In the early 17th century, a series of texts known as the Rosicrucian manifestos convinced many people in Europe of the existence of a secret society dedicated to healing, mysticism and occult knowledge. The Rosicrucian Order described in the manifestos may never have existed in reality, but popular fascination with the Rosicrucians stimulated interest in the Freemasons, a real-life secret society many people believed to be a front for the Rosicrucians. However, there are a number of differences between the two traditions.
In the Rosicrucian manifestos of 1614 to 1616, a man named Christian Rosencreutz was said to have traveled to Damascus and learned the secrets of both science and magic, before returning to Germany to found the secret Fraternity of the Rosy Cross, or Rosicrucian Order. The members of this order were said to swear an oath to cure the sick for free using their secret knowledge. Although the Rosicrucian society described in the manifestos probably did not exist, according to "Western Esotericism and Rituals of Initiation" by Henrik Bogdan, the popular fascination with the Rosicrucians may have inspired the founders of Freemasonry. The Freemasons may derive originally from medieval guilds of professional stonemasons, but modern Freemasonry was founded in 1717 with the establishment of the Grand Lodge of England.
The original Rosicrucian manifestos do not present a clear set of teachings, but they do claim that Rosicrucian initiates possess secret knowledge of mathematics, science and healing -- including a "universal medicine" capable of curing all diseases. The manifestos also state that the goal of the society is to attain knowledge of both God and nature, or in other words both religion and science. Freemasonry uses a series of allegorical rituals as a tool for teaching the ethics of the society, including self-improvement, religious liberty and democratic principles.
Differences in Symbolism
Rosicrucianism and Masonry use different symbols. The rosy cross is the most recognizable symbol of Rosicrucianism, and it can be interpreted in more than one way. The cross can indicate Jesus Christ and the rose the Virgin Mary. The cross can also stand for resurrection or death, and the rose can stand for nature and its power of creation. The square and compass with a letter G in the center is the most recognizable symbol of Freemasonry. These symbols can also be interpreted in more than one way. For instance, the G can stand for either God or geometry. The compass can also represent geometry, the art of building and the concept of staying within proper boundaries when dealing with other people. The square can symbolize accuracy.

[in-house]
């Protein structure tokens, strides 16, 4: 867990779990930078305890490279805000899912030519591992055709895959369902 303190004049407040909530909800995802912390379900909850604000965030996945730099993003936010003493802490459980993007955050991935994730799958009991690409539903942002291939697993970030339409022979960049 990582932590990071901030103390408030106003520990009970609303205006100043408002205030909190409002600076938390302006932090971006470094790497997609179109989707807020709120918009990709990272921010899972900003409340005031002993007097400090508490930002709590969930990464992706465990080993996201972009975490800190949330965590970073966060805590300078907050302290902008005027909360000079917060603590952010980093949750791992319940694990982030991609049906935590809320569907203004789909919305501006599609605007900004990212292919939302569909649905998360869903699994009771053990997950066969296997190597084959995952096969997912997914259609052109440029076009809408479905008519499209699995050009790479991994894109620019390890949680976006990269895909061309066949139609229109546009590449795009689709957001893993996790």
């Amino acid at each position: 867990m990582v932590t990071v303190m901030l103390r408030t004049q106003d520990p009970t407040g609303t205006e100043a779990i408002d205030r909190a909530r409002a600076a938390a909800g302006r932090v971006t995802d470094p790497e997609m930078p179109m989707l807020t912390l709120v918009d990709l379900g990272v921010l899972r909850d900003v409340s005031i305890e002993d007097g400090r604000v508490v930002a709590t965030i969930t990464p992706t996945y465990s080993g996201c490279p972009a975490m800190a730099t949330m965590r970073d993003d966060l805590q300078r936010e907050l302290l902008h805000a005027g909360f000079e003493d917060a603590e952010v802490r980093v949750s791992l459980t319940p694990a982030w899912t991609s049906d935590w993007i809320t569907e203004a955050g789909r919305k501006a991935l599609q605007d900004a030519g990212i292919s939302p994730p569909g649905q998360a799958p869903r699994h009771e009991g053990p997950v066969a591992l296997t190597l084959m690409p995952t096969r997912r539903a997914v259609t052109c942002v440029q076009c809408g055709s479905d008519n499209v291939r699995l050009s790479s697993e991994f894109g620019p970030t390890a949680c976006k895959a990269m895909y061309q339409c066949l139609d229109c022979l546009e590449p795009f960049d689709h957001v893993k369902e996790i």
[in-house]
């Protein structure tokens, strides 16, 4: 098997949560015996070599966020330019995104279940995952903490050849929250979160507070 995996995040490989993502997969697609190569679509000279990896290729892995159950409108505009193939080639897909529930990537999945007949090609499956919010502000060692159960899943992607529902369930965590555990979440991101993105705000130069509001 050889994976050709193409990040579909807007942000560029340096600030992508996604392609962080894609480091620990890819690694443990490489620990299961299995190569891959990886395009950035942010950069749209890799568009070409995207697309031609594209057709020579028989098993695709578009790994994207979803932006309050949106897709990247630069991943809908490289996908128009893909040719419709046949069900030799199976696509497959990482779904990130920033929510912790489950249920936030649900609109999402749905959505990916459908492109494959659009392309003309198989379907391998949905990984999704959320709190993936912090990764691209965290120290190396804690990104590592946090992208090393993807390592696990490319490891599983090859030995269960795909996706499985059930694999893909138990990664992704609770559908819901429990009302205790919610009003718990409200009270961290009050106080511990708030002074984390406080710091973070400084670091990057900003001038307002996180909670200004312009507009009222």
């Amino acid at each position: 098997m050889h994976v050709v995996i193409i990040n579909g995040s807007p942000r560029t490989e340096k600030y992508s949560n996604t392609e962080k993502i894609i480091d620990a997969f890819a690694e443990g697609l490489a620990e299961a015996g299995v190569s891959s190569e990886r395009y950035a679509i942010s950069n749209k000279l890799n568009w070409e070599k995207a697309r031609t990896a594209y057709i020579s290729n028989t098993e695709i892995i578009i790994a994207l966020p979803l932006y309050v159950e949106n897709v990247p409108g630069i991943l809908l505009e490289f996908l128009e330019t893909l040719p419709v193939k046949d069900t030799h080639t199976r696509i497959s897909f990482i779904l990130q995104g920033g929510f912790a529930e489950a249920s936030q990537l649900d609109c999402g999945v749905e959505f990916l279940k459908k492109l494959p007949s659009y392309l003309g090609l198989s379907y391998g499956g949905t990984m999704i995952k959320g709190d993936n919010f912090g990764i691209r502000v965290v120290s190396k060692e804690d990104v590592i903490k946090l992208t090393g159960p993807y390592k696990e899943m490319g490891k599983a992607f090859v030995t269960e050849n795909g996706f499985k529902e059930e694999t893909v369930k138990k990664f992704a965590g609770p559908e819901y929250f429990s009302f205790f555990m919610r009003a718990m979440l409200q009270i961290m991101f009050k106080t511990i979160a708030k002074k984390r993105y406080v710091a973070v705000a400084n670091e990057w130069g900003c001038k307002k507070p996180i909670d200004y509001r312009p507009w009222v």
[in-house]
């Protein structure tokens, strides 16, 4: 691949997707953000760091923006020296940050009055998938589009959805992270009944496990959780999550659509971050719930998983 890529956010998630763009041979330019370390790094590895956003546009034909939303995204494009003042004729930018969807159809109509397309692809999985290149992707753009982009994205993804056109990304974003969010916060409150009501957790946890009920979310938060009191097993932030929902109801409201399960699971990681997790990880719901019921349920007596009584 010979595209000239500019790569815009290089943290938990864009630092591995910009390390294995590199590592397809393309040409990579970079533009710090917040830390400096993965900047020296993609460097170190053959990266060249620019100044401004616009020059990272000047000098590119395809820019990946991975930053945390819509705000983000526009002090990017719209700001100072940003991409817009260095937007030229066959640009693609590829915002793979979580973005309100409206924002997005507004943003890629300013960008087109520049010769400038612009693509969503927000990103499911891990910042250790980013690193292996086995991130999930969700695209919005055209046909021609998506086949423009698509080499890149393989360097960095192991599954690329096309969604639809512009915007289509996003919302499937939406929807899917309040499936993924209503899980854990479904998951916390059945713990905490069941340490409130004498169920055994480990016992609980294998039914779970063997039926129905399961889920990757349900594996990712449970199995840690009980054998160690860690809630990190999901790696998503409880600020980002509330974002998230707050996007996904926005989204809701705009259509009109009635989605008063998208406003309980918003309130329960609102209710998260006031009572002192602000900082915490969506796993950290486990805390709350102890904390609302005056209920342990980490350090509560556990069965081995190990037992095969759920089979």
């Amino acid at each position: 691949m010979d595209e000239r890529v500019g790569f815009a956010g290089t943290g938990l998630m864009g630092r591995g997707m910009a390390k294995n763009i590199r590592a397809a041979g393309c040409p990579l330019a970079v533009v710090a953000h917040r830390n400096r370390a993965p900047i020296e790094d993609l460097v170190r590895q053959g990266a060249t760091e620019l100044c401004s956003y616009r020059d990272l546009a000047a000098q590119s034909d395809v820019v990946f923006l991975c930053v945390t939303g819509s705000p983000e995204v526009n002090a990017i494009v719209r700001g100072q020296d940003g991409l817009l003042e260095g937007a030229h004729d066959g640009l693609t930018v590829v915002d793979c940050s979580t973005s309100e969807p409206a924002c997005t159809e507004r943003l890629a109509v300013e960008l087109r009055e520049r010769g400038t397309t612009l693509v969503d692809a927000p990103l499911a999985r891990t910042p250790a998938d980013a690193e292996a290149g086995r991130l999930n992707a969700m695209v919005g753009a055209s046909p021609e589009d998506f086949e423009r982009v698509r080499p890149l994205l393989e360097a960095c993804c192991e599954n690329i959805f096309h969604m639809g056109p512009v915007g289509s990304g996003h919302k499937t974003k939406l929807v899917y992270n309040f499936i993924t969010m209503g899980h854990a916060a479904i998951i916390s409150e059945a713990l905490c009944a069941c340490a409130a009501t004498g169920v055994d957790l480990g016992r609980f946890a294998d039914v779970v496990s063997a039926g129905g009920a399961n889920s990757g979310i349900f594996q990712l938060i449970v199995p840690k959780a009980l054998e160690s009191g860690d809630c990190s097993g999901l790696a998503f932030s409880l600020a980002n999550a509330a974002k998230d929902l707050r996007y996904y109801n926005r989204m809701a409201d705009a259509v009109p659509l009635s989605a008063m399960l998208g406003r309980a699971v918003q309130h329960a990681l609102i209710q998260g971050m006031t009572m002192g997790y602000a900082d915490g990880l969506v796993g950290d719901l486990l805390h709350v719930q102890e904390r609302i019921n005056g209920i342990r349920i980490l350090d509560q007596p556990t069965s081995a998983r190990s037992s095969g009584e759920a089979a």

Modern Rosicrucians and Masons
The 17th-century Rosicrucian manifestos continue to inspire the creation of new secret societies using the Rosicrucian name. For instance, the Ancient Mystical Order Rosae Crucis, also known as AMORC, is described on its website as a continuation of a mystical tradition going back not only to Christian Rosencreutz but to ancient Egypt. However, it was actually founded by a Mason named Harvey Spencer Lewis according to "Freemasonry -- Rituals, Symbols and History of the Secret Society" by Mark Stavish. Lewis claimed to have been initiated into the secret Rosicrucian order in 1909. AMORC teaches a system of self-improvement and personal development based on what it describes as ancient esoteric knowledge. The Freemasons remain a popular international fraternal order that raises money for hospitals and other charitable causes. There are approximately 4 million masons around the world according to the website of the Masonic Service Association of North America.
- Keats, Hermeticism, and the Secret Societies; Jennifer N. Wunder
- Western Esotericism and Rituals of Initiation; Henrik Bogdan
- Cogito, Ergo Sum: The Life of René Descartes; Richard Watson
- Language Myths, Mysteries and Magic; Karen Stollznow
- Freemasonry: Frequently Asked Questions
- Rosicrucian.org: The Ancient and Mystical Order Rosae Crucis
- Freemasonry - Rituals, Symbols and History of the Secret Society; Mark Stavish
Scott Thompson has been writing professionally since 1990, beginning with the "Pequawket Valley News." He is the author of nine published books on topics such as history, martial arts, poetry and fantasy fiction. His work has also appeared in "Talebones" magazine and the "Strange Pleasures" anthology.